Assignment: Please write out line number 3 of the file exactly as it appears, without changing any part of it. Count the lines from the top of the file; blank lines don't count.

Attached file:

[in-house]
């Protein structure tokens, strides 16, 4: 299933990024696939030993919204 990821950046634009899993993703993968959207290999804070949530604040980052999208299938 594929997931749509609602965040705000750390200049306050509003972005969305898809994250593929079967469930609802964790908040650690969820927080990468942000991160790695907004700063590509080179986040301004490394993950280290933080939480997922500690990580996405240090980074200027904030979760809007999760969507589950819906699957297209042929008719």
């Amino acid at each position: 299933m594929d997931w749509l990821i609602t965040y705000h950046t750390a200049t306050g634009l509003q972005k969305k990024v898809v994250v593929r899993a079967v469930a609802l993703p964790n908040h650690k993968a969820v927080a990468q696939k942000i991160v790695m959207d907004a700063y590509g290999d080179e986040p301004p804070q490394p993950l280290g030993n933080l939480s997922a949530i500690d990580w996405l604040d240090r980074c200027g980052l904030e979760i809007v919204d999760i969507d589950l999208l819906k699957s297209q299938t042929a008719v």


């Amino acid at each position: 299933m594929d997931w749509l990821i609602t965040y705000h950046t750390a200049t306050g634009l509003q972005k969305k990024v898809v994250v593929r899993a079967v469930a609802l993703p964790n908040h650690k993968a969820v927080a990468q696939k942000i991160v790695m959207d907004a700063y590509g290999d080179e986040p301004p804070q490394p993950l280290g030993n933080l939480s997922a949530i500690d990580w996405l604040d240090r980074c200027g980052l904030e979760i809007v919204d999760i969507d589950l999208l819906k699957s297209q299938t042929a008719v």